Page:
The Mobile Register, Sunday,March 17, 2002
Ireland’s New City at the end of the rainbow
Proposed city met with skepticism
By MARK HOLAN
When Alabama officials convene this week in Birmingham for the Governor’s Conference on Smart Growth, they might draw inspiration by looking eastward, across the Atlantic Ocean, where Irishman William Thomas has more in mind than a pot of gold at the end of the rainbow. He envisions an entire city – literally.
Thomas’ proposed New City for the West would rise within a sparsely populated, 30-square-mile patchwork of bogs, rocky fields and pine stands southeast of Charlestown in County Mayo, Ireland. The New City isn’t plotted on the map of Ireland yet, but Thomas and his supporters have an Internet site – www.newcityforthewest.com – to tout their plans. [Link is no longer active.]
The future downtown is about at the same place as the tiny village of Kilmovee, which is on most maps.
Thomas envisions a 21st century city of a few hundred thousand souls making their way between residential neighborhoods and office buildings of diverse international architectural styles.
“This is a very serious project for us,” Thomas said during an October interview at his home near Galway. “This is not just pie in the sky. We have investors; we have the will.”
The Rockwell Defense Systems consultant sees the New City as a way to revitalize Ireland’s forlorn western interior, which locals have fled for decades in search of jobs and modern lifestyles in Dublin, Europe and America.
“If it keeps on unchecked, there will be nobody left,” New City partner Gerard McCarry said.
The late Irish journalist John Healy detailed his country’s problem more than three decades ago in a newspaper series titled “No One Shouted Stop.” It was later republished as a book named “Death of an Irish Town.”
Healy was raised in Charlestown, through which the east-west N5 and north-south N17 national roads today seem to carry more people away from town than to bring new residents.
No currency is as valuable to a town as the investment of people making a commitment to live there, Healy wrote in the late 1960s: “Real wealth in Charlestown is people. In 12 or 14 rural counties today along the Western Seaboard we need – must have – new wealth. People.”
So far, most locals view the New City with healthy Irish skepticism.
“In the beginning, people were excited about it,” Teresa Grennan said from behind the counter of her tiny store in Kilmovee. “Now people have kind of lost interest.”
Still, Irish government officials from Dublin traveled to Healy Memorial Park in Charlestown last fall to talk about Ireland’s ambitious sustainable development plan, called the National Spatial Strategy.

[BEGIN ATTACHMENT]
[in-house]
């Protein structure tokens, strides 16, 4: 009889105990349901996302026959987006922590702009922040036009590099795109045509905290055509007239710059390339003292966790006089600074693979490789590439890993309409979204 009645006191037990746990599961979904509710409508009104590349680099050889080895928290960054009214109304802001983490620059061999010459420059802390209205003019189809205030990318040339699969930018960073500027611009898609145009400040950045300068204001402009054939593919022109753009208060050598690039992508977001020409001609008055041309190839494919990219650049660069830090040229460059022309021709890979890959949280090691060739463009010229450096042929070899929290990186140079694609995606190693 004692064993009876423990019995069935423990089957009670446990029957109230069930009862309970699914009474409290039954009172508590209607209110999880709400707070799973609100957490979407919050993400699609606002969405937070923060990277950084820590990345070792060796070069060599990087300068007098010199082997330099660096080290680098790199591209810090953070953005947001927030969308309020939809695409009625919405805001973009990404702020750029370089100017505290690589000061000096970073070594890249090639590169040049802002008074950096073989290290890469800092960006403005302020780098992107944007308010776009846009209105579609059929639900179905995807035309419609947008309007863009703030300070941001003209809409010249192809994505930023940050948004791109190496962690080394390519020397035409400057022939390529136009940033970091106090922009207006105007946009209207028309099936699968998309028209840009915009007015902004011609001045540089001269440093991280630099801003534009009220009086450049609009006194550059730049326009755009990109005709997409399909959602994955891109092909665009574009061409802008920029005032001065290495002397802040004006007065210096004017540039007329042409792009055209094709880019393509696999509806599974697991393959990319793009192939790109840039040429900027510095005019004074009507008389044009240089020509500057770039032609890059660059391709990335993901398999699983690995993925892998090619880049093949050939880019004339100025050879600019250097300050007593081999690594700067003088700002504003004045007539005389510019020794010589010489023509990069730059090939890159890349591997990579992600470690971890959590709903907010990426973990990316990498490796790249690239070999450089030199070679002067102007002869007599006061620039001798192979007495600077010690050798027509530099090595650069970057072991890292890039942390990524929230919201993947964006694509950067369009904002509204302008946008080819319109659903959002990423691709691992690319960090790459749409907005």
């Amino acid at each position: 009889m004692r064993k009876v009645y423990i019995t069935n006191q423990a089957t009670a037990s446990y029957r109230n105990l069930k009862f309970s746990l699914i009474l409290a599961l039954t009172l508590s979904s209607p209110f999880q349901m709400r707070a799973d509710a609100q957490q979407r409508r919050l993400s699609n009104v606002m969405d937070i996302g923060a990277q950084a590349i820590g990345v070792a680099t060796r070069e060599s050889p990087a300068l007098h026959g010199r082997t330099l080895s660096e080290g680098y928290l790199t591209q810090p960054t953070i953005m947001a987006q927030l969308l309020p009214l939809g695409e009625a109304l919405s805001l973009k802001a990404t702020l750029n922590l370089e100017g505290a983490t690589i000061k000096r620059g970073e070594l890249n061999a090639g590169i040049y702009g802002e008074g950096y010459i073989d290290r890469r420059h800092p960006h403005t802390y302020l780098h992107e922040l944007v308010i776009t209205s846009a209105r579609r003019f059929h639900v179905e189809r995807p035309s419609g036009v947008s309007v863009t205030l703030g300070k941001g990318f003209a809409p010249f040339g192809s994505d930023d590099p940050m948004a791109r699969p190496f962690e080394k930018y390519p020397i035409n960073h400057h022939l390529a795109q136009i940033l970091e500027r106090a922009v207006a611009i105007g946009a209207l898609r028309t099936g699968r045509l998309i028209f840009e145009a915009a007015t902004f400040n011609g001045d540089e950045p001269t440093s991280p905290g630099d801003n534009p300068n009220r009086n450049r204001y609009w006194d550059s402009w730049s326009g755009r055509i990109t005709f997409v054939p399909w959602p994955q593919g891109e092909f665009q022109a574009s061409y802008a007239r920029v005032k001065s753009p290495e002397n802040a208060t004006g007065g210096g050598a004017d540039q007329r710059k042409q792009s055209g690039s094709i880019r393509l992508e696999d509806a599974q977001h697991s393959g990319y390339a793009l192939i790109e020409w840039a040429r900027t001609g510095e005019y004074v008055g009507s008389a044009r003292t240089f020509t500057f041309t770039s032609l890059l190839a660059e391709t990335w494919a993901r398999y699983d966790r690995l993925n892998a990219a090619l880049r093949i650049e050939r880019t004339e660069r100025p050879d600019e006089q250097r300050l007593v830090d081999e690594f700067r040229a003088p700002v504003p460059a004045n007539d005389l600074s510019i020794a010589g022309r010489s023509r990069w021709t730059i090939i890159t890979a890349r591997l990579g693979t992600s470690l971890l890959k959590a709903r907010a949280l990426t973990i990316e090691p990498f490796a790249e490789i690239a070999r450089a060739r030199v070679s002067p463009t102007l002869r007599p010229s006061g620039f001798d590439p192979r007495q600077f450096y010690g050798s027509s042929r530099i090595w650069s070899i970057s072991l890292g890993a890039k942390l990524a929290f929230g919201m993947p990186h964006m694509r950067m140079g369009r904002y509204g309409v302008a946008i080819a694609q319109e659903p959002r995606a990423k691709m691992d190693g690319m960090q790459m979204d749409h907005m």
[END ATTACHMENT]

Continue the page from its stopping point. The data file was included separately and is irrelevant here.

The plan aims to better distribute Ireland’s growing population by making key infrastructure investments in second- and third-tier towns like Charlestown that now have little to attract and retain residents.
In turn, the strategy hopes to ease overcrowding in Dublin.
Thomas said it might take an investment of $100 billion to build his proposed New City, with most of the money coming from some 2,000 corporations he plans to solicit.
“We will not take a penny from the Irish government,” he said. “Once you do, they start dictating the terms.”
That’s just as well; Irish government officials interviewed last fall said they have no plans to fund Thomas’ vision.
“All the votes are in Dublin,” New City partner Sean Egan said. “There are no votes in the New City.”
Thomas has formed a new political party of like-minded visionaries to compete in Ireland’s May elections. Meanwhile, the upcoming political season has delayed final publication of the Spatial Strategy.
Natural gas discoveries off County Mayo’s Atlantic shore and the nearby Knock Airport still could make the New City a great investment, Thomas insisted. The airport also offers an example of another man’s eccentric vision to help the same area.
Monsignor James Horan, a priest at the shrine where the Virgin Mary is believed to have appeared to some local residents in 1879, conceived the idea of building an airport to bring more visitors to the area. His vision was to spark the economy while inspiring the faith of believers. With private donations and government investment, an airstrip long enough to land international jumbo jets opened 20 years ago in this most unlikely location.
But not much investment has come to Knock beyond the bed-and-breakfast inns and religious gift shops surrounding the shrine.
Thomas wants his New City to be known as the City of the Sacred Heart, reflecting his own devout Roman Catholicism. The New City has gained some church support and media attention, but so far Thomas has failed to match Horan’s airport in making a mark on the Mayo countryside.
“Determination is how that airport was built,” Thomas said, “and determination is how this city will be built.”
Mobile Register staff reporter Mark Holan traveled to Ireland in October on a grant from the German Marshall Fund of the United States, which promotes better relations between America and Europe in the spirit of the post-World War II Marshall Plan.
[Two paragraphs about the Alabama “smart growth” conference mentioned in the lede were edited from this story.]